Jack Welch and the GE Way : Management Insights and Leadership Secrets of the Legendary CEO
Description and Reviews
From The Publisher:
G.E. is now the most valuable company in the world (with market capitalization in excess of $200 billion) and Jack Welch, G.E.'s CEO since 1981, is the most acclaimed CEO in the world. Even his annual letter to shareholders garners incredible press attention! Jack Welch & The G.E. Way will detail Welch's (G.E.'s) latest strategies and management secrets. It will also offer a rare look into the mind of Jack Welch illuminating his vision and prescriptions for thr future of business. Slater will highlight G.E.'s latest revolution aimed at achieving double digit growth in a boundaryless organization, and will feature over 30 of Jack Welch's leadership secrets.
Get inside the mind of Jack Welch, GE's bold innovator.
Jack Welch doesn't belive in sitting still. His innovative, breakthrough leadership strategies as CEO have transformed GE into a highly productive, labor-efficient powerhouse--with a staggering $200 billion-plus market capitalization. Now, at long last, senior managers and other executives can discover how to work the Welch magic on their own companies. "Act like a leader, not a manager." Jack Welch and the GE Way reveals the strategies and secrets that have led to Jack Welch's stunning success.
Veteran international business journalist Robert Slater, given unprecedented access to Welch and other prominent GE insiders, has crafted a brilliant protrait of what makes Jack Welch tick. "Use the brains of every worker." Jack Welch is a man with a mission. Even though he has reached the summit of success, Welch continues to shake the cage--and GE continues to be the envy of its global competitors. Read Jack Welch and the GE Way, and learn for yourself the insights and strategies that Jack Welch used to create the most valuable corporation in history.
>"Jack Welch is a genius at making all who work for him raise the level of their game. We've had some friendly differences but we always find common ground; I think he's the smartest boss I've ever had and he signs my pay checks!"
—Tom Brokaw, Anchor and Managing Editor "NBC Nightly News with Tom Brokaw"
"If leadership is an art, then surely Welch has proved himself a master painter."
—Business Week on Jack Welch.
Since Jack Welch assumed the position of CEO at General Electric in 1981, the company has soared to the top of the Fortune 500, with a market capitalization in excess of $250 billion. As Welch now nears retirement, it is useful to get another look into his thinking. The book shows his continued ability to find useful ideas and motivate his employees.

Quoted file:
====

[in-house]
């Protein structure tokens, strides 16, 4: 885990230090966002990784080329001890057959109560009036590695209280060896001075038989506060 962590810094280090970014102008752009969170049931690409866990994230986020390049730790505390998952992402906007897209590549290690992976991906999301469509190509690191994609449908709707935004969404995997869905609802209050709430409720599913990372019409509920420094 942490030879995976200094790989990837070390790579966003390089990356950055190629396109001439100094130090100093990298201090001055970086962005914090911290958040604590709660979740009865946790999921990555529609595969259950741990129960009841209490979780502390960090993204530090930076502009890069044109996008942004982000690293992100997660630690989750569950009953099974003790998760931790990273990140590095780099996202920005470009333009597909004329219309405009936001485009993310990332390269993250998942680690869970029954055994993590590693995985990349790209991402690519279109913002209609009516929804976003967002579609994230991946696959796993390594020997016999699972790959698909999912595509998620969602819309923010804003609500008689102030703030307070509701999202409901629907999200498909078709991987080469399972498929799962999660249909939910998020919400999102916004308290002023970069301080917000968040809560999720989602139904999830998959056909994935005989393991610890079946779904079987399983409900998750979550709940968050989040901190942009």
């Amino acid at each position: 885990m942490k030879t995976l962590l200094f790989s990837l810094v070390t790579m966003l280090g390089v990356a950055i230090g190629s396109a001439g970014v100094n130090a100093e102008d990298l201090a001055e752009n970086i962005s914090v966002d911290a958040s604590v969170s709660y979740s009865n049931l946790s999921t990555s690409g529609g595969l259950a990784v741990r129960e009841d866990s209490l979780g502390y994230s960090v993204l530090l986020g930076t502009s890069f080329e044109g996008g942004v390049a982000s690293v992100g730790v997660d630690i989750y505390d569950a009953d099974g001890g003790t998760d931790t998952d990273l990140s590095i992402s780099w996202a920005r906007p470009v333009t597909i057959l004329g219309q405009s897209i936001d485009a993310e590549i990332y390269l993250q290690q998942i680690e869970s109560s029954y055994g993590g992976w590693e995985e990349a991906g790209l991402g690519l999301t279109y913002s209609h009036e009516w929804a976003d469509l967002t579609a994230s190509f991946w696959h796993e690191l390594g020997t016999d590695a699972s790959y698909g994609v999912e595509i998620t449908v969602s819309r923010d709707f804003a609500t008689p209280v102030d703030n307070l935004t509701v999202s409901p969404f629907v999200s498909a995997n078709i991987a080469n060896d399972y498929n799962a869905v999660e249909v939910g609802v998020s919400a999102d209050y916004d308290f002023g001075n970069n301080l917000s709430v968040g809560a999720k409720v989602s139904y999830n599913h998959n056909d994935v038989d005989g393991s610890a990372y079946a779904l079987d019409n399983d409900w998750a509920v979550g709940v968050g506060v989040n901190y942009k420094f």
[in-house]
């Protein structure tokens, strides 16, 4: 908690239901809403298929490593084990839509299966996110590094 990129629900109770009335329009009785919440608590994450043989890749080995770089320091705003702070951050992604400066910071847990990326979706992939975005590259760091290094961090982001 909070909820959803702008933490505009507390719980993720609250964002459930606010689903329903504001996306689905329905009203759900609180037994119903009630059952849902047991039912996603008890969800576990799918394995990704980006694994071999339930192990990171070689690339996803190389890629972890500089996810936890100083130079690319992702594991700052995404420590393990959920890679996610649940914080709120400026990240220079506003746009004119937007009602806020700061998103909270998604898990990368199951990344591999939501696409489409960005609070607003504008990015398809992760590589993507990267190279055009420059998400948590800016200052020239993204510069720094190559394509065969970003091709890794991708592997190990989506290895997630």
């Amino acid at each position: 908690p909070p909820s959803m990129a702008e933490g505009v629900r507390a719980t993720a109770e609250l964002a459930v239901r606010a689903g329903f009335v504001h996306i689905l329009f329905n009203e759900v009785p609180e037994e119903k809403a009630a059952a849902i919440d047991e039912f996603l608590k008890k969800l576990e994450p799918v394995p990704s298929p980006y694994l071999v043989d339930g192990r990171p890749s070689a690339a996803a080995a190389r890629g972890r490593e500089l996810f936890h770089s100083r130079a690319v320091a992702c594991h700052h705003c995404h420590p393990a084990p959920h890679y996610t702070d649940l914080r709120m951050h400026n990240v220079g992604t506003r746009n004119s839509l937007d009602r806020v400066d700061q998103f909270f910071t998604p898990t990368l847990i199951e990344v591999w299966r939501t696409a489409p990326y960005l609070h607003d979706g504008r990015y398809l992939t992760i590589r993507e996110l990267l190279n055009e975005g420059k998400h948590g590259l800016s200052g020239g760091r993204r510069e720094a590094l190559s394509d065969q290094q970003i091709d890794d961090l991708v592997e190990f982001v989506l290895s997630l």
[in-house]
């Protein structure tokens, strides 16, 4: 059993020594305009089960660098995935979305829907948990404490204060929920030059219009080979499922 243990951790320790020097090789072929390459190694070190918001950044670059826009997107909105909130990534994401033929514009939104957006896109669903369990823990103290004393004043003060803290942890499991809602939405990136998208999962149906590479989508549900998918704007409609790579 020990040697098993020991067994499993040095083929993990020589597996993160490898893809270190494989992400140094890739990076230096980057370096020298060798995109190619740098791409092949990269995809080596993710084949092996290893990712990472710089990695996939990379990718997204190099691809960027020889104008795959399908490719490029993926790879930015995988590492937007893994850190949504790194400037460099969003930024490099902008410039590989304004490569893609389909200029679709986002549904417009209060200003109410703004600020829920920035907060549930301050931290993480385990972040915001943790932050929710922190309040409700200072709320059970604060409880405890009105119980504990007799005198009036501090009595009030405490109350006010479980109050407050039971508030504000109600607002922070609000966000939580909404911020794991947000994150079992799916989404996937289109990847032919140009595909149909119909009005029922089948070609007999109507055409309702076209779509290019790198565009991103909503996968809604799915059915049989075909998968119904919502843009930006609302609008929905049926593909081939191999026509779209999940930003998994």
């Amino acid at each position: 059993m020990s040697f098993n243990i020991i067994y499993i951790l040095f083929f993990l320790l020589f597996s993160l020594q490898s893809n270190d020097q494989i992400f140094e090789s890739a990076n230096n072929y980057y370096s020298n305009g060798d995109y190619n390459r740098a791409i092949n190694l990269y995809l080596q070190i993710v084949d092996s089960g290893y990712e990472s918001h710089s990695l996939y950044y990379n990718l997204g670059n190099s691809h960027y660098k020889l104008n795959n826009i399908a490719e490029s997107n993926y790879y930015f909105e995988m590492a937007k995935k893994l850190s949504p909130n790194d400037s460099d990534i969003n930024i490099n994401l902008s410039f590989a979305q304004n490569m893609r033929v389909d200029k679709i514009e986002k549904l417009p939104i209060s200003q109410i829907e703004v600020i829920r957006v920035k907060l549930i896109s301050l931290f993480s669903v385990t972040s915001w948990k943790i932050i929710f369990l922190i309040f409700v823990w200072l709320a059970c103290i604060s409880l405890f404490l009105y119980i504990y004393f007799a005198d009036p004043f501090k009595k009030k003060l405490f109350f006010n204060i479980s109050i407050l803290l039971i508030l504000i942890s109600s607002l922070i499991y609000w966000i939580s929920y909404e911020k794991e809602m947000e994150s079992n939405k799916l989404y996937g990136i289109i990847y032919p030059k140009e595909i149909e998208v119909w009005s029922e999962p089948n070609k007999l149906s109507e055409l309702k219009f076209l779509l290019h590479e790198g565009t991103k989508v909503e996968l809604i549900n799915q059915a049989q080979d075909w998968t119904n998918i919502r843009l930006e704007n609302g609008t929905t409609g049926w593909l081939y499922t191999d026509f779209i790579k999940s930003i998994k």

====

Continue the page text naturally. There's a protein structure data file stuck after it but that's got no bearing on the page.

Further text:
—From Library Journal 9/1/98
Slater has written two previous books on General Electric chairman and CEO Jack Welch (The New GE, 1992; Get Better or Get Beaten!, 1994), so readers might wonder whether hard-driving Welch, stoic pioneer of downsizing, has anything new to add. Slater does not disappoint in this conversationally written, solid manual that, despite its promotional hype and adulatory tone, distills Welch's business philosophy--an amalgam of Zen-like axioms, bromides and tough-minded pragmatism--in a way that will reward managers at all levels who seek to create a learning environment and transform learning into action. Companies would do well to heed Welch's advice on how to foster an open-ended, informal work atmosphere that will encourage employees to speak out, breaking down the walls of hostility between managers and subordinates. Interweaving snippets of interviews with Welch, Slater (biographer of investor George Soros) competently traces GE's transition from manufacturing to a service-oriented enterprise, its takeover and turnaround of NBC, its expansion into financial services and overseas markets. Editor, Jeffrey Krames; agent, Chris Calhoun at Sterling Lord Literistic.
—From Publisher's Weekly, September
This is a story about Welch, who, in his 17-year tenure as CEO of General Electric, has developed the firm into Fortune's 1997 choice as the most admired company in America. Also in 1997, GE led Business Week's list of all companies worldwide in market value for the second consecutive year and achieved near top ranking of the most profitable companies in the U.S. The book gives an overview of Welch's philosophy on how to manage and how not to manage and covers topics such as building a market-leading company, forging the boundaryless organization, harnessing people for competitive advantage, and pushing service and globalization for double-digit growth. This is the author's third book on Welch, and Slater enjoys complete cooperation from the subject and his company, which reaps highly effective public relations from this glowing report, although Slater contends that no approval of the manuscript was given by anyone at GE. Much can be learned from Welch's management philosophy, which has led GE to notable success in a highly competitive marketplace.
—From Booklist, Mary Whaley Copyright© 1998, American Library Association. All rights reserved
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